Holy crap. Just...WOW! A PHYLOGENY IN CELL! o_O
...and PROTISTS IN CELL!
Lemme sit down and get over the shock a little...
Ok, calmed down enough to type. Wow. That was breathtaking... the protist gods seem to be smiling upon me today!
(We've made jokes before about the impossibility of there ever being any phylogenies in Cell, as the developmental/molecular cell biology folk generally don't have the slightest clue about evolution, or even how their favourite model organisms are related. And when challenged on that, retort that evolutionary history is "irrelevant" to their work. I'm not making that up, sadly...)
Ok, now the next wave of awesome pleasant shockage: Remeber Naegleria(also here =D) and its amazing ability to transform between amoeboid and flagellate forms? Towards the bottom, note my moaning about the need to Naegleria to be developed as a model, that is, a need for someone to get its ass sequenced. Or genome anyway. Little did I know, people were already working on getting that sorted!
Fritz-Laylin et al. 2010 Cell The Genome of Naegleria gruberi illuminates early eukaryotic versatility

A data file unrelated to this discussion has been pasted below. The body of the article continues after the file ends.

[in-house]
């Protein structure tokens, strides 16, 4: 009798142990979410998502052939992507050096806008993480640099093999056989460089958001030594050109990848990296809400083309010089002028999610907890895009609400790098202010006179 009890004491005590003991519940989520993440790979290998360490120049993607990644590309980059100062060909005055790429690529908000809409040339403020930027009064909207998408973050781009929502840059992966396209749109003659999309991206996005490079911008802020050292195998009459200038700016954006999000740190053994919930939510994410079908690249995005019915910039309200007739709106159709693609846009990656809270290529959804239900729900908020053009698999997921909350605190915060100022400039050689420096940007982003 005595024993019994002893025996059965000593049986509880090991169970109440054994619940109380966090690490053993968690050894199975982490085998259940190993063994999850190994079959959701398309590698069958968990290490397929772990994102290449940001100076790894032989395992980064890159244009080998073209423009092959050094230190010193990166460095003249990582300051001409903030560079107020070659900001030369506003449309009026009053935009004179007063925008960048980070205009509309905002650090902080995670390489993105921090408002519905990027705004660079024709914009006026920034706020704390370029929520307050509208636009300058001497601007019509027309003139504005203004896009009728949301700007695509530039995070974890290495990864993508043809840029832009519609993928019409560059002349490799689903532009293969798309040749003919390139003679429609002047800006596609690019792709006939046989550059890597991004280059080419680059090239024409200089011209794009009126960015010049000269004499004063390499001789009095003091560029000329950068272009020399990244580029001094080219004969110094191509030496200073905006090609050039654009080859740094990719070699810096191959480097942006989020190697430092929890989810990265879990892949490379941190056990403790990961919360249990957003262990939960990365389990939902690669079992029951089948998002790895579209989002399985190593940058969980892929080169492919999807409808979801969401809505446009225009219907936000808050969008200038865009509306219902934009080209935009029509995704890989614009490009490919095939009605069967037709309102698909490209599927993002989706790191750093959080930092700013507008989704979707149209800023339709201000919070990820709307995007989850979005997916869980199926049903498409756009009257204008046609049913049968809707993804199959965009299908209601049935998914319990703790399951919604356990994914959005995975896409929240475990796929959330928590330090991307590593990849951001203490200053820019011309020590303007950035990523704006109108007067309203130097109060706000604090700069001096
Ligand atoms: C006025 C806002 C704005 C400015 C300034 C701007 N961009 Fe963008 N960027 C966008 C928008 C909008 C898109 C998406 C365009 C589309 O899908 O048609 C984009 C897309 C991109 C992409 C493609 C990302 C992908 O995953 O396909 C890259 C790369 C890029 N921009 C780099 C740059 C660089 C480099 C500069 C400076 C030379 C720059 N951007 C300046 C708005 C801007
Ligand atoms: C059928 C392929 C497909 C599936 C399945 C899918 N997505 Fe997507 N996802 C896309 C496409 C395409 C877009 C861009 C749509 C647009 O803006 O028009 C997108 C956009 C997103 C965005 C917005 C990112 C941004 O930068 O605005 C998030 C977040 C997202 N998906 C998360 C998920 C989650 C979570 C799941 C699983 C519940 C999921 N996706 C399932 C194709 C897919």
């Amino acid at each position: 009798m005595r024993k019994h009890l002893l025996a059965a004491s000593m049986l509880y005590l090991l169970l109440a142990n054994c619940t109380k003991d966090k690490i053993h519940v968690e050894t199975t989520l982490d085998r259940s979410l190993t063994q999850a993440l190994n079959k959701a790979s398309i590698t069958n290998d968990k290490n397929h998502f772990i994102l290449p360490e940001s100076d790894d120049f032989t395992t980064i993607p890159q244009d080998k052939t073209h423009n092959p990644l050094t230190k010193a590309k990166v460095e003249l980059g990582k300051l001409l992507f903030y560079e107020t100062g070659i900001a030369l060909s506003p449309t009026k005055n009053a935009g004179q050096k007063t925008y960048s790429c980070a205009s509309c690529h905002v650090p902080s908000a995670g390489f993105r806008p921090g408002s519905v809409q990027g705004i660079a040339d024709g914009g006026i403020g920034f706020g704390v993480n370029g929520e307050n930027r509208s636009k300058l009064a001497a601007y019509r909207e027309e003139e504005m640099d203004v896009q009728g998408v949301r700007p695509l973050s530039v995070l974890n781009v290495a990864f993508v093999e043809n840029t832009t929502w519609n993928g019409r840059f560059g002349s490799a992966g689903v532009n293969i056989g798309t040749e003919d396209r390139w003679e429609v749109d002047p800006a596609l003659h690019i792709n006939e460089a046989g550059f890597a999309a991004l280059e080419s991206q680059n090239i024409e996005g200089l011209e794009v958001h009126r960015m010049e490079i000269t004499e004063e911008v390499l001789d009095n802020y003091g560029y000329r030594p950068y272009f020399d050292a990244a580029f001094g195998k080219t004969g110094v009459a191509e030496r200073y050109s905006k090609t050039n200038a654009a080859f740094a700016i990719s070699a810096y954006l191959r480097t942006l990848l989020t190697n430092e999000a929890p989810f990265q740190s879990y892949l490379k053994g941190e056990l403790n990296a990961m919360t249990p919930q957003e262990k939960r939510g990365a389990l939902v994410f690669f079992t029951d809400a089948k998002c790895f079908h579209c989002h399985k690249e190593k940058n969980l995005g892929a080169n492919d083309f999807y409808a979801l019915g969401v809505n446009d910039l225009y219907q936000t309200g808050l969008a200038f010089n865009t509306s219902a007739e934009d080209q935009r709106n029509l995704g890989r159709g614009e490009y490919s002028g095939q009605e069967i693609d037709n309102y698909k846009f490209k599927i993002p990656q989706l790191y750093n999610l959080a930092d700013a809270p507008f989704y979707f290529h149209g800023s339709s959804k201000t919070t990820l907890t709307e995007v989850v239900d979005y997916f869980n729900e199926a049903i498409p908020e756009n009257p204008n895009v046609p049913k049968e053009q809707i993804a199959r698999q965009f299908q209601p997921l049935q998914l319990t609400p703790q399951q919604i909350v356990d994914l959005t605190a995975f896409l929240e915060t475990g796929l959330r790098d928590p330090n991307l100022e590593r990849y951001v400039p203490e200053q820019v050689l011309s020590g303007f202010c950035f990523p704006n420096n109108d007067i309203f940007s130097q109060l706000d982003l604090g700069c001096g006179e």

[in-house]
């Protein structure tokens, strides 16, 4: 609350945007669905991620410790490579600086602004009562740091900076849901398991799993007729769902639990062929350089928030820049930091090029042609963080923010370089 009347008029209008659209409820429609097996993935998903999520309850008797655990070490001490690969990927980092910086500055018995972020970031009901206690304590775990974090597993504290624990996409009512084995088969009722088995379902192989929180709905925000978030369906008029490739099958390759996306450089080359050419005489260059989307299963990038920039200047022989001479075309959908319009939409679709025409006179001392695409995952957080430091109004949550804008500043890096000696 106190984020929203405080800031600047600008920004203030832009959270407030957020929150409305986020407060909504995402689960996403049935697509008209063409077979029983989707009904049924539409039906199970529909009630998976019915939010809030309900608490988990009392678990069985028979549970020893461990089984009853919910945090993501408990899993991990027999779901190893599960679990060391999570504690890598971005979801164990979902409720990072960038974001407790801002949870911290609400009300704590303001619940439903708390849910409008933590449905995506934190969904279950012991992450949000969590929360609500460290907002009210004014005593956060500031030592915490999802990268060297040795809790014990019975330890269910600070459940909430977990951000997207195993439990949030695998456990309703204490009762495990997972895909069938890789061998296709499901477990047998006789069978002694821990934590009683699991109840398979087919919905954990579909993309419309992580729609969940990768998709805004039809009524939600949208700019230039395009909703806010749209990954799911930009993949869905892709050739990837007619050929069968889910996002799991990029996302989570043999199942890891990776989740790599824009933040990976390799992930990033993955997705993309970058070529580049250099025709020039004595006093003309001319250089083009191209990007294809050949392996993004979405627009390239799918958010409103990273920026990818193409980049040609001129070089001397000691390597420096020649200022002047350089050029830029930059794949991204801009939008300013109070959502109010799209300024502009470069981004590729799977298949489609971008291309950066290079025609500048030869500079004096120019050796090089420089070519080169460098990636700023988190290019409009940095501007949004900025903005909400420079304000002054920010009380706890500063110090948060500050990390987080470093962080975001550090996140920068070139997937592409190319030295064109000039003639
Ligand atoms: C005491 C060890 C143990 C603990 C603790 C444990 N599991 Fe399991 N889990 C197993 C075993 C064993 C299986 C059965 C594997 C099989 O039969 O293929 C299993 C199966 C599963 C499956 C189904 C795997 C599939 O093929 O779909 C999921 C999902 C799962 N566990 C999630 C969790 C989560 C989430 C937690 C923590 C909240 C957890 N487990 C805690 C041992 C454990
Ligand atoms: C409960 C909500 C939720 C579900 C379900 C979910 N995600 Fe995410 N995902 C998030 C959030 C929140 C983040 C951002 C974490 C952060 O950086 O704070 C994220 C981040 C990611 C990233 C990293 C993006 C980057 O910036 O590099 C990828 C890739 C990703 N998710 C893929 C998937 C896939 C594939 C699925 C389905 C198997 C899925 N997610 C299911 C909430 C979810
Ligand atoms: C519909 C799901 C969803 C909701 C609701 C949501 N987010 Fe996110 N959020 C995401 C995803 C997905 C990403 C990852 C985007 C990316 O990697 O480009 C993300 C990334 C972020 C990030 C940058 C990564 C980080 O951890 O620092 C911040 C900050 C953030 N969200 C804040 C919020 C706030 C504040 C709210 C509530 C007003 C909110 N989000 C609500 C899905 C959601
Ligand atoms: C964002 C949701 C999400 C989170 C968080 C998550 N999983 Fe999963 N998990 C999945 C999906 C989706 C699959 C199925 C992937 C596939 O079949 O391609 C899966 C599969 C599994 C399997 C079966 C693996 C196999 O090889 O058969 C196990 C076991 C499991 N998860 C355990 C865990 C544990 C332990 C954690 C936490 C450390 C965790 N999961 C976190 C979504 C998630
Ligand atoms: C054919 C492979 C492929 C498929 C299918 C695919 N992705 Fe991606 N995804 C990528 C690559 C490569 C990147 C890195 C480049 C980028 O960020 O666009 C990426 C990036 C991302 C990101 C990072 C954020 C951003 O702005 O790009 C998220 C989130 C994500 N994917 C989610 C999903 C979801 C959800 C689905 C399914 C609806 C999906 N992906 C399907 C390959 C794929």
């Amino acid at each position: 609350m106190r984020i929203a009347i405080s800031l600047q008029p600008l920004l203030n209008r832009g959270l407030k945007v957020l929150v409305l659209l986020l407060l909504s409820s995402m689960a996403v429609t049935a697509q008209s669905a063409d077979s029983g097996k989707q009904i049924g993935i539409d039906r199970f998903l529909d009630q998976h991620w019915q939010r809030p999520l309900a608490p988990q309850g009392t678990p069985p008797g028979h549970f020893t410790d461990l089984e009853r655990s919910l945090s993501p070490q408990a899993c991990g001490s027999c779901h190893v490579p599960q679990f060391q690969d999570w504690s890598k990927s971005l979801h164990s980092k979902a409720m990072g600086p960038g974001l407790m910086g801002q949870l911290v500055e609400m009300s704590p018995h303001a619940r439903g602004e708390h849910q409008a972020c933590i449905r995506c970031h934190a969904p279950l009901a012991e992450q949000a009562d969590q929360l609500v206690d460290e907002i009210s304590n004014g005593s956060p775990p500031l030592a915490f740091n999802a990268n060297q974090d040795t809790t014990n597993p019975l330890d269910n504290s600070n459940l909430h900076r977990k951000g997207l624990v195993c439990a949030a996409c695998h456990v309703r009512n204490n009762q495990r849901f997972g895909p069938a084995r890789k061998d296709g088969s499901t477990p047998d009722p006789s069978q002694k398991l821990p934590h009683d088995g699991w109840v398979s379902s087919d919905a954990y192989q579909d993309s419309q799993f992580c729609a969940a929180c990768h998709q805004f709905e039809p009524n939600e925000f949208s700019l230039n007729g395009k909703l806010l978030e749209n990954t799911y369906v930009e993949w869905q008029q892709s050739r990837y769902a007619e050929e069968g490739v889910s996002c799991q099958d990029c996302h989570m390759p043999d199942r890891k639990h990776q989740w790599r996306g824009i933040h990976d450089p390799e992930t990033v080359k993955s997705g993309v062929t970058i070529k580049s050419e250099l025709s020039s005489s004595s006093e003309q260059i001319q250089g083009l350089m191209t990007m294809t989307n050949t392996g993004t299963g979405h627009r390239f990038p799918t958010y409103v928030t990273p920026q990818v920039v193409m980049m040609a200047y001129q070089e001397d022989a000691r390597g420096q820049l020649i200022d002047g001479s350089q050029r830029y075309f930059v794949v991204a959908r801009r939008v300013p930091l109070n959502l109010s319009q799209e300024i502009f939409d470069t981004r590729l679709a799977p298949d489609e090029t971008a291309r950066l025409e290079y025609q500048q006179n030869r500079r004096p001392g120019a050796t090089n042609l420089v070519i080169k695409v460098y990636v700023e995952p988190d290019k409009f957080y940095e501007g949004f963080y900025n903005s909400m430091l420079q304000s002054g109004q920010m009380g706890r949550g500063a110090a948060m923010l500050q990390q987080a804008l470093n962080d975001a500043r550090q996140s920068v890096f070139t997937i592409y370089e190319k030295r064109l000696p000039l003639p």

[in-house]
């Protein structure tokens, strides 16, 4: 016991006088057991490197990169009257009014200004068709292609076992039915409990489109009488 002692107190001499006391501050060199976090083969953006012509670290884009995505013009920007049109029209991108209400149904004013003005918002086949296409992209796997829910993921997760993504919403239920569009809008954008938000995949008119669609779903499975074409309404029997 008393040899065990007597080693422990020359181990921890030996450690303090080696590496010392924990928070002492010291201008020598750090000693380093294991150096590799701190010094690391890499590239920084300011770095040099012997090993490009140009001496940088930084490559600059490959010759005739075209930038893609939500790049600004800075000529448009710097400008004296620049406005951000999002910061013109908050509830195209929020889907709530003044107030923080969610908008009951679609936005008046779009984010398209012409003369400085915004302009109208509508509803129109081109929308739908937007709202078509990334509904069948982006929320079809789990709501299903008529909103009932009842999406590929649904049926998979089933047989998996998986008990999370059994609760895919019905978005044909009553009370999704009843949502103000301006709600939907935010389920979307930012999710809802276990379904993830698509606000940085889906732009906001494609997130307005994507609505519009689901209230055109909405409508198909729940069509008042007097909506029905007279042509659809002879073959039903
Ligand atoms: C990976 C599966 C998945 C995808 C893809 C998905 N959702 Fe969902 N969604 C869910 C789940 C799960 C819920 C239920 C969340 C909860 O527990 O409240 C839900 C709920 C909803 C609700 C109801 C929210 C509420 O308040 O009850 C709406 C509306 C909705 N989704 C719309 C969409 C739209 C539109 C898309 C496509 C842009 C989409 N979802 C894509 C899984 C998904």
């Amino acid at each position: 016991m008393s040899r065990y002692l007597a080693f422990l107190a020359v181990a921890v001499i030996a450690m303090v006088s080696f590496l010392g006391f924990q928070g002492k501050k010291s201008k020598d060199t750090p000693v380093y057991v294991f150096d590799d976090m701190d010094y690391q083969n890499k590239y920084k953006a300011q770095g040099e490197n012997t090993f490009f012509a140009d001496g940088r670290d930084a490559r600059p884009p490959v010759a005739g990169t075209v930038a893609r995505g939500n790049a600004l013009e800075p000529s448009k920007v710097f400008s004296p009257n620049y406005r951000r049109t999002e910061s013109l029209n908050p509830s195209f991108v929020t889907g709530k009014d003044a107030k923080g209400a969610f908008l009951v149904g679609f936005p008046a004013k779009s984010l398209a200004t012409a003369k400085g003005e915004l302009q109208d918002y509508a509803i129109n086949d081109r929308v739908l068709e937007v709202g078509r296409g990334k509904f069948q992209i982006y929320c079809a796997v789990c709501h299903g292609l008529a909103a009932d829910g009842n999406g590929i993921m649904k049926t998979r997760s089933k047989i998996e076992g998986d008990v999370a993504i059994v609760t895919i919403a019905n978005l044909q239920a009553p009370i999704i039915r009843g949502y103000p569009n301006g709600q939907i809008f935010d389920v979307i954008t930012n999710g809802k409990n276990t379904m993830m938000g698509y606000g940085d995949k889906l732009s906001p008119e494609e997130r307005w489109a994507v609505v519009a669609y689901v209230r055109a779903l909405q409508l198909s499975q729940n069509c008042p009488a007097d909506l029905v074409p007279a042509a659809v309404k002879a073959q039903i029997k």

Also, remember my failed attempts at trying to figure out the whole amoeboid-flagellate cell type business? From the abstract: "Moreover, we construct a comprehensive catalog of amoeboid-motility genes." I can't wait to read this paper...
So I could print it now, or wait for my [free!] print subscription to show up in a few weeks or so. Hmmm. Decisions, decisions. Saving resources vs. satisfying the greedy desire to devour this paper at this very moment... anyway, I'm going to wait until I actually have the time to read random papers and oogle at trees and genomes. Right now, must finish a poster and a talk (different topics) for upcoming small undergrad conference this Saturday.
Say that again? Why chemical names tangle on the tongue
9 hours ago in The Culture of Chemistry